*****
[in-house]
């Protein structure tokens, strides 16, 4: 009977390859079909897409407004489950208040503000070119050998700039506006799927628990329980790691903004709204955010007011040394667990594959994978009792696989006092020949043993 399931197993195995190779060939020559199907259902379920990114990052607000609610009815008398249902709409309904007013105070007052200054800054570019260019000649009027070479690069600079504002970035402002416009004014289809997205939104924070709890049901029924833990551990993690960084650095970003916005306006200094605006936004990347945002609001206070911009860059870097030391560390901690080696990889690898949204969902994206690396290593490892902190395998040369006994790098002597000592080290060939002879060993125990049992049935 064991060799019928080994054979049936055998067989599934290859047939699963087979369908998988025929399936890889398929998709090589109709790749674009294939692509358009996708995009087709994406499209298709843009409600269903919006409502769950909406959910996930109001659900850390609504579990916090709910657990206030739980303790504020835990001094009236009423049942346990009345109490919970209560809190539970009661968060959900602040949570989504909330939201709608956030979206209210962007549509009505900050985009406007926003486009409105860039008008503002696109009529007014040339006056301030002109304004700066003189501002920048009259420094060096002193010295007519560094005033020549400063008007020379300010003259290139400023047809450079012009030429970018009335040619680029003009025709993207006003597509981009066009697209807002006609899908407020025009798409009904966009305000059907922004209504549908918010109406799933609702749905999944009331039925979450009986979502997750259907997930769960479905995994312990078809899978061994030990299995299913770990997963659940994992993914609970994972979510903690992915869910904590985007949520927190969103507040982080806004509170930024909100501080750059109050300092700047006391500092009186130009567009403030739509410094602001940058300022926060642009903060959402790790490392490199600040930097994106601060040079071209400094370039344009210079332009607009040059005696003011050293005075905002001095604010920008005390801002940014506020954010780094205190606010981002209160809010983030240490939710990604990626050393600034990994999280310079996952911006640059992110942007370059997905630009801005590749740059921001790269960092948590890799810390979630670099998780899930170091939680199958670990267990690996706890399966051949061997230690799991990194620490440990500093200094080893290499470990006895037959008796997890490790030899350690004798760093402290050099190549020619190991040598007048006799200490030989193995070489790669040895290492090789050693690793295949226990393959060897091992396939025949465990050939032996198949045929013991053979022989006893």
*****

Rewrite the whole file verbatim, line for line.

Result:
[in-house]
């Protein structure tokens, strides 16, 4: 009977390859079909897409407004489950208040503000070119050998700039506006799927628990329980790691903004709204955010007011040394667990594959994978009792696989006092020949043993 399931197993195995190779060939020559199907259902379920990114990052607000609610009815008398249902709409309904007013105070007052200054800054570019260019000649009027070479690069600079504002970035402002416009004014289809997205939104924070709890049901029924833990551990993690960084650095970003916005306006200094605006936004990347945002609001206070911009860059870097030391560390901690080696990889690898949204969902994206690396290593490892902190395998040369006994790098002597000592080290060939002879060993125990049992049935 064991060799019928080994054979049936055998067989599934290859047939699963087979369908998988025929399936890889398929998709090589109709790749674009294939692509358009996708995009087709994406499209298709843009409600269903919006409502769950909406959910996930109001659900850390609504579990916090709910657990206030739980303790504020835990001094009236009423049942346990009345109490919970209560809190539970009661968060959900602040949570989504909330939201709608956030979206209210962007549509009505900050985009406007926003486009409105860039008008503002696109009529007014040339006056301030002109304004700066003189501002920048009259420094060096002193010295007519560094005033020549400063008007020379300010003259290139400023047809450079012009030429970018009335040619680029003009025709993207006003597509981009066009697209807002006609899908407020025009798409009904966009305000059907922004209504549908918010109406799933609702749905999944009331039925979450009986979502997750259907997930769960479905995994312990078809899978061994030990299995299913770990997963659940994992993914609970994972979510903690992915869910904590985007949520927190969103507040982080806004509170930024909100501080750059109050300092700047006391500092009186130009567009403030739509410094602001940058300022926060642009903060959402790790490392490199600040930097994106601060040079071209400094370039344009210079332009607009040059005696003011050293005075905002001095604010920008005390801002940014506020954010780094205190606010981002209160809010983030240490939710990604990626050393600034990994999280310079996952911006640059992110942007370059997905630009801005590749740059921001790269960092948590890799810390979630670099998780899930170091939680199958670990267990690996706890399966051949061997230690799991990194620490440990500093200094080893290499470990006895037959008796997890490790030899350690004798760093402290050099190549020619190991040598007048006799200490030989193995070489790669040895290492090789050693690793295949226990393959060897091992396939025949465990050939032996198949045929013991053979022989006893």